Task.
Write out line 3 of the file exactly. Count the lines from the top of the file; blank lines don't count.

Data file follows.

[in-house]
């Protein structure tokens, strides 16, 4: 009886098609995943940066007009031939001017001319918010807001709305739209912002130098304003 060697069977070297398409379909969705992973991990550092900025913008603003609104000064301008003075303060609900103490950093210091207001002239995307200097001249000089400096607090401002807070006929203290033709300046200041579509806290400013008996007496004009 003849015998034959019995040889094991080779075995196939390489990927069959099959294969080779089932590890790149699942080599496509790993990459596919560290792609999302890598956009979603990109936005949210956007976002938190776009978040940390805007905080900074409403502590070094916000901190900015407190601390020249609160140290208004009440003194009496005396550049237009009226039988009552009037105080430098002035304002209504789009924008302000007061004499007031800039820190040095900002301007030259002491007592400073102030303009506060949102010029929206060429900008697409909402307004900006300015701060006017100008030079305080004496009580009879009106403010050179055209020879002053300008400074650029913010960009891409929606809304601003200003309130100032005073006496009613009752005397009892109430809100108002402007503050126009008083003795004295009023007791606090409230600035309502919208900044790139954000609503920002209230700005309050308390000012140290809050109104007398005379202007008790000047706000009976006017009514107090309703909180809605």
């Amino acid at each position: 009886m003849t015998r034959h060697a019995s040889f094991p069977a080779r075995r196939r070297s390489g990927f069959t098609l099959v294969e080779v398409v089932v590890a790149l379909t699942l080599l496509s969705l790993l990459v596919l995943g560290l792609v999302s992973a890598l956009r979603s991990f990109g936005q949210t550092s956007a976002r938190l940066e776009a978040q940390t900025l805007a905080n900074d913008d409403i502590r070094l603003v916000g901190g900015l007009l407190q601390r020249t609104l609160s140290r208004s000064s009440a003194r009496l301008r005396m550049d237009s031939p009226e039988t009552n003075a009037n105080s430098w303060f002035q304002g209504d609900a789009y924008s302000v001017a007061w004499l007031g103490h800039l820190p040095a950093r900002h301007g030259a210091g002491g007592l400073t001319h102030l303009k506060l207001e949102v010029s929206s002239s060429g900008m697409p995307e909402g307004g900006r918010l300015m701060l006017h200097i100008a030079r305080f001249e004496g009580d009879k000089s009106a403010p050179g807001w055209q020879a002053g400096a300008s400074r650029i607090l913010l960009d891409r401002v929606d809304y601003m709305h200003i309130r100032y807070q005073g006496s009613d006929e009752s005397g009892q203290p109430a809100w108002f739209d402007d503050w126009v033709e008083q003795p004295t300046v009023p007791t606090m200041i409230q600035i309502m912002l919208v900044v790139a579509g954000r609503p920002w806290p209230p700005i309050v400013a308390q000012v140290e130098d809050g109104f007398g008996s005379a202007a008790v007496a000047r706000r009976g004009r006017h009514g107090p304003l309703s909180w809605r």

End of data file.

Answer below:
């Amino acid at each position: 009886m003849t015998r034959h060697a019995s040889f094991p069977a080779r075995r196939r070297s390489g990927f069959t098609l099959v294969e080779v398409v089932v590890a790149l379909t699942l080599l496509s969705l790993l990459v596919l995943g560290l792609v999302s992973a890598l956009r979603s991990f990109g936005q949210t550092s956007a976002r938190l940066e776009a978040q940390t900025l805007a905080n900074d913008d409403i502590r070094l603003v916000g901190g900015l007009l407190q601390r020249t609104l609160s140290r208004s000064s009440a003194r009496l301008r005396m550049d237009s031939p009226e039988t009552n003075a009037n105080s430098w303060f002035q304002g209504d609900a789009y924008s302000v001017a007061w004499l007031g103490h800039l820190p040095a950093r900002h301007g030259a210091g002491g007592l400073t001319h102030l303009k506060l207001e949102v010029s929206s002239s060429g900008m697409p995307e909402g307004g900006r918010l300015m701060l006017h200097i100008a030079r305080f001249e004496g009580d009879k000089s009106a403010p050179g807001w055209q020879a002053g400096a300008s400074r650029i607090l913010l960009d891409r401002v929606d809304y601003m709305h200003i309130r100032y807070q005073g006496s009613d006929e009752s005397g009892q203290p109430a809100w108002f739209d402007d503050w126009v033709e008083q003795p004295t300046v009023p007791t606090m200041i409230q600035i309502m912002l919208v900044v790139a579509g954000r609503p920002w806290p209230p700005i309050v400013a308390q000012v140290e130098d809050g109104f007398g008996s005379a202007a008790v007496a000047r706000r009976g004009r006017h009514g107090p304003l309703s909180w809605r």